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lemonis: so, i thought it would be good for the four of us to get together and just talk about jess' equity. when jess first started, she had 20%, and then chris and tony cut her to 10%, and then, when i invested, her equity dropped to 5%. based on her contribution, it's time for me to do something about it. you made the decision to change the equity structure. chris: for me, when it happened, i put my life savings into this business. i'm not getting a paycheck. you said, "i need three months off. i need to get paid for three months," so we can't afford to hire anyone to replace you. tony: it's tough on us. it makes it feel like you're not giving enough. chris: at the time, it felt like we financed your pregnancy with my money and our time. ♪
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it can be sculpted, in beautiful detail. chris: it felt like we financed your pregnancy or painted in luxurious strokes. ♪ and in rare cases...both. no splashing!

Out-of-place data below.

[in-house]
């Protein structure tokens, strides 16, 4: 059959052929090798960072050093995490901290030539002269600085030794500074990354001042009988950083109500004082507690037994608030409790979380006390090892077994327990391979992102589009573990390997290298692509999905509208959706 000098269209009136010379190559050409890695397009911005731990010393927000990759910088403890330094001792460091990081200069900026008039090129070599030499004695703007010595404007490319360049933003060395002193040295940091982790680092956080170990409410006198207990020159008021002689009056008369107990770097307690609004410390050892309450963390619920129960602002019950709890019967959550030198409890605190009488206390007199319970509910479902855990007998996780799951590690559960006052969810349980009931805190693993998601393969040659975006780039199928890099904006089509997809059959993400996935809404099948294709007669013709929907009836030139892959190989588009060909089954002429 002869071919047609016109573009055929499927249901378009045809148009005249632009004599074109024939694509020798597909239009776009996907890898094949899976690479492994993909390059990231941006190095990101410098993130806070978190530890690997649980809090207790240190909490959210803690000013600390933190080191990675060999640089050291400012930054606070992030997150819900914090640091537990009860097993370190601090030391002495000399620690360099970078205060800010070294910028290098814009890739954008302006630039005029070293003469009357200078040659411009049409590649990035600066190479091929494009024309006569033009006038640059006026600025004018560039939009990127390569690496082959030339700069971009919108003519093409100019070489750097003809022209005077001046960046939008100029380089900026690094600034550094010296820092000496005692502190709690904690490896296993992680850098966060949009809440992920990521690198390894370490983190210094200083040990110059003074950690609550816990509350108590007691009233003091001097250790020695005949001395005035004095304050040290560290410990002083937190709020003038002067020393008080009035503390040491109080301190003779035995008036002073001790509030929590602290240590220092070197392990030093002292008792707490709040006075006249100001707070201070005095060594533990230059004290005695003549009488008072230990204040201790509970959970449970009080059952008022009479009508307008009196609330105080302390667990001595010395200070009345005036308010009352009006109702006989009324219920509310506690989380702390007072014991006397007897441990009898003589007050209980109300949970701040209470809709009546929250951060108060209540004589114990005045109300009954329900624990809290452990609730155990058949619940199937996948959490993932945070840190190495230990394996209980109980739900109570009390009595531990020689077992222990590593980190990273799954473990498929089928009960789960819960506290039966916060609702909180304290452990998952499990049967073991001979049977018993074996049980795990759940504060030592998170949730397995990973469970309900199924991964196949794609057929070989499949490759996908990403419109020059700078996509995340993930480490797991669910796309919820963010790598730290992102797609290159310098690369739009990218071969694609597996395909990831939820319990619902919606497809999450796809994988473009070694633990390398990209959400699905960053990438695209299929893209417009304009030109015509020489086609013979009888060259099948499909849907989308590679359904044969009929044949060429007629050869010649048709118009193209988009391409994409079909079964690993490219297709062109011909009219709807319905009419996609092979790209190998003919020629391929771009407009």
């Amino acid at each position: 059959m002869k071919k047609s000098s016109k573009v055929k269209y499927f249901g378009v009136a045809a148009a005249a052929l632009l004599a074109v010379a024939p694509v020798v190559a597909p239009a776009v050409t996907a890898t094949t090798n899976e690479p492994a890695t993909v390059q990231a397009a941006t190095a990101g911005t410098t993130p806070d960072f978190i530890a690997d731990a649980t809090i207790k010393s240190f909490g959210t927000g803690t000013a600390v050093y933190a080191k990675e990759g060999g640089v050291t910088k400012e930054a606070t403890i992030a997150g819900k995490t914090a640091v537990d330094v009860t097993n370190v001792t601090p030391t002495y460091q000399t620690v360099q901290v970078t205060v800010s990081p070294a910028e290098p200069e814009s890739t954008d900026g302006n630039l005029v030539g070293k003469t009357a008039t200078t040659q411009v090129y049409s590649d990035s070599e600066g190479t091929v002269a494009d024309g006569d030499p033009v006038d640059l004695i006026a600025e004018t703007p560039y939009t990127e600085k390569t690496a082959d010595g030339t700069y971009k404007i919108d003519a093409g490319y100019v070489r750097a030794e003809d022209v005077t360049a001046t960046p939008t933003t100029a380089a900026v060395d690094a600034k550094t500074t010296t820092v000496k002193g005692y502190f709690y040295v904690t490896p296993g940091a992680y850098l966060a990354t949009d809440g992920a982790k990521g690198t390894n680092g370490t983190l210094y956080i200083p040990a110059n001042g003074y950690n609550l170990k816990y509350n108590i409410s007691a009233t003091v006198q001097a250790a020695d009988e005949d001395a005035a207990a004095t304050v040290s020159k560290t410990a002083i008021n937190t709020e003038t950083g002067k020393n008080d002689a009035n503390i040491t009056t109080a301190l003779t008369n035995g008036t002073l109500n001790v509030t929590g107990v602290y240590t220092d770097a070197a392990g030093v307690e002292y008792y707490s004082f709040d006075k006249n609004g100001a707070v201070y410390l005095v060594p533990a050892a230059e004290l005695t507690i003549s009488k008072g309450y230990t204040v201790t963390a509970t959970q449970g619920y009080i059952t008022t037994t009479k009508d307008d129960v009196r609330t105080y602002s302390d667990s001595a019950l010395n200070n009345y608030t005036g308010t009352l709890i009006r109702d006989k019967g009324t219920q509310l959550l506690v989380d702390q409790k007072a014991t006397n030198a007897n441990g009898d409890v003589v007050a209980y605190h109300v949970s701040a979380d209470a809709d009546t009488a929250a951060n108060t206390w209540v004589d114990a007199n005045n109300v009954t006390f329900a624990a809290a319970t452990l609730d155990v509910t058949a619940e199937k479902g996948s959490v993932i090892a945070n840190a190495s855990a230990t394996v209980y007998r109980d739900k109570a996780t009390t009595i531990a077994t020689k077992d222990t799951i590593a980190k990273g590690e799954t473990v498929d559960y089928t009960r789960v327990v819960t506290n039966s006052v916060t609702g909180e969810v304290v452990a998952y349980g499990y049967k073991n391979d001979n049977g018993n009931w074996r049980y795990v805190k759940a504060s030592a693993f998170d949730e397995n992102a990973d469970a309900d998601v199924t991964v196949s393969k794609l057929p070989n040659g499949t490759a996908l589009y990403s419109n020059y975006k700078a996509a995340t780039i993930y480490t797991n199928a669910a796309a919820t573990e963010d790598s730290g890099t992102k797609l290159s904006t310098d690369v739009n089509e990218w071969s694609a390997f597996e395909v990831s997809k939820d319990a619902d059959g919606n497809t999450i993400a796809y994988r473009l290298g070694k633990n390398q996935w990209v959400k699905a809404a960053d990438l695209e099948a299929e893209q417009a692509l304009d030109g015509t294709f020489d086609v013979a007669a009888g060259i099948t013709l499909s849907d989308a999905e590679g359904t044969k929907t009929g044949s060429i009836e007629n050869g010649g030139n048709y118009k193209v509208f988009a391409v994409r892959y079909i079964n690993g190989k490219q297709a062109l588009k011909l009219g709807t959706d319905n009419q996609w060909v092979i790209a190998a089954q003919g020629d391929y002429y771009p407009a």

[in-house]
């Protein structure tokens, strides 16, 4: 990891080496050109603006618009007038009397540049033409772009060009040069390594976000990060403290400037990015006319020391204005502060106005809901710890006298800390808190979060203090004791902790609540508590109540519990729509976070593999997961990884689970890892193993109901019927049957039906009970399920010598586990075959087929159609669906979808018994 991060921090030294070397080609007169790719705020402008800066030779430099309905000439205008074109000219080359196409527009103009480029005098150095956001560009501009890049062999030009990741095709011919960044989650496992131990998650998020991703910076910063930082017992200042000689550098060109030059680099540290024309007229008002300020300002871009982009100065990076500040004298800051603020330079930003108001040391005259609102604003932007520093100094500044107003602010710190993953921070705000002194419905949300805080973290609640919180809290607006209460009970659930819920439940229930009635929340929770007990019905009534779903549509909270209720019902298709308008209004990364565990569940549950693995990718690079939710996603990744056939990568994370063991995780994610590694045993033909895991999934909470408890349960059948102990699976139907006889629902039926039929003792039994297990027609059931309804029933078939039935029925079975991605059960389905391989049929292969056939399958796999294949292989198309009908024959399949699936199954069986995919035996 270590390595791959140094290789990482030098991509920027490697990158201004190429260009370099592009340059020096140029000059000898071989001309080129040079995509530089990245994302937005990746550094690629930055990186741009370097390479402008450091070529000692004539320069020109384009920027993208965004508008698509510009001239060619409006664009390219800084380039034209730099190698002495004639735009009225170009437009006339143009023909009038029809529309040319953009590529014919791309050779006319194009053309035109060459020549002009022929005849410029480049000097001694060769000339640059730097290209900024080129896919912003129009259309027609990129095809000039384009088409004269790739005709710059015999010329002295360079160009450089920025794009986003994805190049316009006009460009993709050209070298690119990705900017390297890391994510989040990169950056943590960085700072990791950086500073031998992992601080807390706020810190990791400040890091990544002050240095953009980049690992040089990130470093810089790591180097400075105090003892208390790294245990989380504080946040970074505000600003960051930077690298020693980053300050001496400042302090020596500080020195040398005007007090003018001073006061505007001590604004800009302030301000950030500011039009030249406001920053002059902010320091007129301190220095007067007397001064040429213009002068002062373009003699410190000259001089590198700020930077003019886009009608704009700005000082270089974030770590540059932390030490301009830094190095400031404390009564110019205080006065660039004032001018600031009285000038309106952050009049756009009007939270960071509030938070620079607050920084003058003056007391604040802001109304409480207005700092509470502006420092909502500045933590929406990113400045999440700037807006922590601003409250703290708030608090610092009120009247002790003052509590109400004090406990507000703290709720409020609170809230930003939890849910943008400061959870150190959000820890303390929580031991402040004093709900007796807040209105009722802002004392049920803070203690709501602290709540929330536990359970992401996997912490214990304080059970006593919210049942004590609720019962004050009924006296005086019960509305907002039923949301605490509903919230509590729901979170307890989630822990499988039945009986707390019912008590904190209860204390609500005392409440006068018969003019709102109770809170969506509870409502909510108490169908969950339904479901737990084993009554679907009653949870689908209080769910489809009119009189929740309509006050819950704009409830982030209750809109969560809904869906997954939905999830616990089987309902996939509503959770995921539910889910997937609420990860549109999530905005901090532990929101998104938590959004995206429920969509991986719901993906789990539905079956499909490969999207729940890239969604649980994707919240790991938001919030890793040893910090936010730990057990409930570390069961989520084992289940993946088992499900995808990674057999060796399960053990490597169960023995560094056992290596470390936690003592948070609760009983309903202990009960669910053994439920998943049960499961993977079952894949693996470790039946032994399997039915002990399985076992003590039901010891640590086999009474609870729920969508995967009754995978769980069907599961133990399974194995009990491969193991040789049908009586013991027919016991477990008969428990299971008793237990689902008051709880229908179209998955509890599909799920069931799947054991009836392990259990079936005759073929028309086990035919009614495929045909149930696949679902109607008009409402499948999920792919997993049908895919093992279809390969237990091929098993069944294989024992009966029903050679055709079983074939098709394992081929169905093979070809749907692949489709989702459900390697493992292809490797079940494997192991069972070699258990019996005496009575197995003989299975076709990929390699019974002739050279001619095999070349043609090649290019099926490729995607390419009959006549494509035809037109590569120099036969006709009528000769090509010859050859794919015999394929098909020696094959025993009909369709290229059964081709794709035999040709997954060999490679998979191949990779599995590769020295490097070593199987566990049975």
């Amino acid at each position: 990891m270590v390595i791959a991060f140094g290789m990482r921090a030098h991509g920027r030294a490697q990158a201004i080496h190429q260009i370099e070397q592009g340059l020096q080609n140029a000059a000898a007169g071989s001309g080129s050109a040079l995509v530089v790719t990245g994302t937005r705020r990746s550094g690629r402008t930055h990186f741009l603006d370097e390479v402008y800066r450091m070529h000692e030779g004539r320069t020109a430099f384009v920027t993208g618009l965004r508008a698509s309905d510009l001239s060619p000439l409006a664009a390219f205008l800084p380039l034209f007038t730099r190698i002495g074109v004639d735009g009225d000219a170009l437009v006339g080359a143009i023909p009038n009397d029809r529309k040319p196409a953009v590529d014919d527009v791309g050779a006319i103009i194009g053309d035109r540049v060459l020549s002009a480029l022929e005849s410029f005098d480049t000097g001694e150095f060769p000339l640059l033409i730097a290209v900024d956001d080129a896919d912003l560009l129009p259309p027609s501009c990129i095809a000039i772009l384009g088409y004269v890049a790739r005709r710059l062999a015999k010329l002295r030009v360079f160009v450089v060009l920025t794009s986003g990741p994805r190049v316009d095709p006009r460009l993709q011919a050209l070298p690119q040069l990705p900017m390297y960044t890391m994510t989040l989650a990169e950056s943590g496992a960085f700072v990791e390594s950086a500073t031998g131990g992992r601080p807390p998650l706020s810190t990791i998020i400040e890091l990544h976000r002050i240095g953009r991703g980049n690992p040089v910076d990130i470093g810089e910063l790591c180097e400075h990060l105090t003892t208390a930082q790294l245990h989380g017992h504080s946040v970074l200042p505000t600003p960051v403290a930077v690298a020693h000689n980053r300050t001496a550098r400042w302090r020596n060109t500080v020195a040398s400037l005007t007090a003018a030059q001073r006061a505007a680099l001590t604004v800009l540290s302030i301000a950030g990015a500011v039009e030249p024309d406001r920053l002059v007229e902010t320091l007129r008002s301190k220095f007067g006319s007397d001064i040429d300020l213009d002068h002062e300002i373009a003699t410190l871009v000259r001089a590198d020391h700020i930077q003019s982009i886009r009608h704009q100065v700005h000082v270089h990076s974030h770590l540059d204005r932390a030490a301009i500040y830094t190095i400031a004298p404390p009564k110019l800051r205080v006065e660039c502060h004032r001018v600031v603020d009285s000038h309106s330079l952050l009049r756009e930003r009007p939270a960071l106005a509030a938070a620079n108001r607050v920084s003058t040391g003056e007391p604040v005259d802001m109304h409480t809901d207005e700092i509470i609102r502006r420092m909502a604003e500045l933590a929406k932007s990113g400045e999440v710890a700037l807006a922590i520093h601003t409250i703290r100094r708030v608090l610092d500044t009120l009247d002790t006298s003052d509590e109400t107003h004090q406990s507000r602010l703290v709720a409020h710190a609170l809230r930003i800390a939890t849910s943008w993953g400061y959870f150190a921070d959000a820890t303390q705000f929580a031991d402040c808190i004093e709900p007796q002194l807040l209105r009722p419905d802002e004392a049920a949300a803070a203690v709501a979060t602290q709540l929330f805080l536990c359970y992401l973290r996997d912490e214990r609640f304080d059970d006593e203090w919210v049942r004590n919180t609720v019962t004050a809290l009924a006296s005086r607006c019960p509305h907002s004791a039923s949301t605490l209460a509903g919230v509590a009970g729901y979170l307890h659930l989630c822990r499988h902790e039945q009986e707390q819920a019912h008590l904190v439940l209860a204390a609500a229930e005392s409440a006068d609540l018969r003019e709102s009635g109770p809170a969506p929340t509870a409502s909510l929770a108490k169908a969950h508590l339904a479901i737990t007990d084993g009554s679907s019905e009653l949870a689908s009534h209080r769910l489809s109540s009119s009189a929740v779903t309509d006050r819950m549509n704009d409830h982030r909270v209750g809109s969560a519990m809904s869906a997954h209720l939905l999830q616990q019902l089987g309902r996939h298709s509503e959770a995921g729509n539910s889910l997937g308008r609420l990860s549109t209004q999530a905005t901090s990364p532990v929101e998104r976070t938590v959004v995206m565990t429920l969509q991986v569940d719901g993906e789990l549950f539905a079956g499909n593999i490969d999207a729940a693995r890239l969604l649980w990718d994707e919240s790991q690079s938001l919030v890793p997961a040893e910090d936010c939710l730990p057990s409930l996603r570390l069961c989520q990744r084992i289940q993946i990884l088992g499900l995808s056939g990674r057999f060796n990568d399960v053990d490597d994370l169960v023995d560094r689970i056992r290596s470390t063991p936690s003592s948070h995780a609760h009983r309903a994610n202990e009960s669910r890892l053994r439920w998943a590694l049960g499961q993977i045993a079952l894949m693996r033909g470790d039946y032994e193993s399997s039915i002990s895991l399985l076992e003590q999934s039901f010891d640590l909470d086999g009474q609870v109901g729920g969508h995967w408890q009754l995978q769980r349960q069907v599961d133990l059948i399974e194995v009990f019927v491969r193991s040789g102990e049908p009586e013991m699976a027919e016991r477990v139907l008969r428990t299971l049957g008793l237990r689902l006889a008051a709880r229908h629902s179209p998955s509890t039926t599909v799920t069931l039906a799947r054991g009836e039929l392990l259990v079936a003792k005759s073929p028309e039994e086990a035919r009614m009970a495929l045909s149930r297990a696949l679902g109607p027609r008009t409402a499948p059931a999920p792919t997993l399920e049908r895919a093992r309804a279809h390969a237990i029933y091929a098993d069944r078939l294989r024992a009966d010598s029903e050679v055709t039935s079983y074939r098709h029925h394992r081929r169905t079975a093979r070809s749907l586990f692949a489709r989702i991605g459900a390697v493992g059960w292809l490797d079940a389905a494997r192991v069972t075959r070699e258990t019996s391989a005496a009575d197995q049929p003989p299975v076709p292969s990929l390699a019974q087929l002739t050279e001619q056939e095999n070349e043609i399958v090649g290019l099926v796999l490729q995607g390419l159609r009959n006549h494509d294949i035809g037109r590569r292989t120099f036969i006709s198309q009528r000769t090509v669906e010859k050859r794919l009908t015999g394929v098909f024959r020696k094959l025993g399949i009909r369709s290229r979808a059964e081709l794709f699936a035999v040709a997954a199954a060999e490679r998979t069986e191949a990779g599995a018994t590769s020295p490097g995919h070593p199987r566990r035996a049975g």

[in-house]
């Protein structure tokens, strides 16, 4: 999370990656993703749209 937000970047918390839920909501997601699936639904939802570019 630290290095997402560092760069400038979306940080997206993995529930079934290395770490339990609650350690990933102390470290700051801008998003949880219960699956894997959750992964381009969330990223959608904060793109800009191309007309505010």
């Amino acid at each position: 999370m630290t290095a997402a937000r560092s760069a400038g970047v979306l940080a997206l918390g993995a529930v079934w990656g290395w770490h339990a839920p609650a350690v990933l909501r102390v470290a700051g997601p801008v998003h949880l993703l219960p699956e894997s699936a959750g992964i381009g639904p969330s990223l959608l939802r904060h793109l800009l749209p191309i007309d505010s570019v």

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wait, so you got rid of verizon, just like that? uh huh. i switched to t-mobile, kept my phone everything on it oh, they even paid it off! wow! yeah, it's nice that every bad decision doesn't have to be permanent! now you can ditch verizon but keep your phone. we'll even pay it off when you switch to t-mobile. i put everything into my business. and i had all these points from my chase ink card. so i bought ingredients, utensils, even made custom donut cutters. wow! all with points. that's how i created the ripple: the doughnut in a doughnut in a doughnut. suddenly it's everywhere. i mean, it really took off. what will you create with your points? learn more about the ink business preferred card. what will you create with your points? pull up a chair.
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it's what busch is known for. what are you known for? i'm cool under pressure. what is that? a fish hook? (chuckling) golly! [sfx: buschhhhh] it can be sculpted, in beautiful detail. or painted in luxurious strokes. ♪ and in rare cases...both. with my money and our time. lemonis: things in life happen. the three of us are not gonna have a baby, but we may have something else happen to us that requires us to have to be gone for a little bit. it's clear to me now that everybody's contributing. with you guys having more skin in the game, the odds of my investment succeeding are better. so, what i'd like to do is lower myself from 50% to 40%. you were at 28%. i'd like to take you to 30%.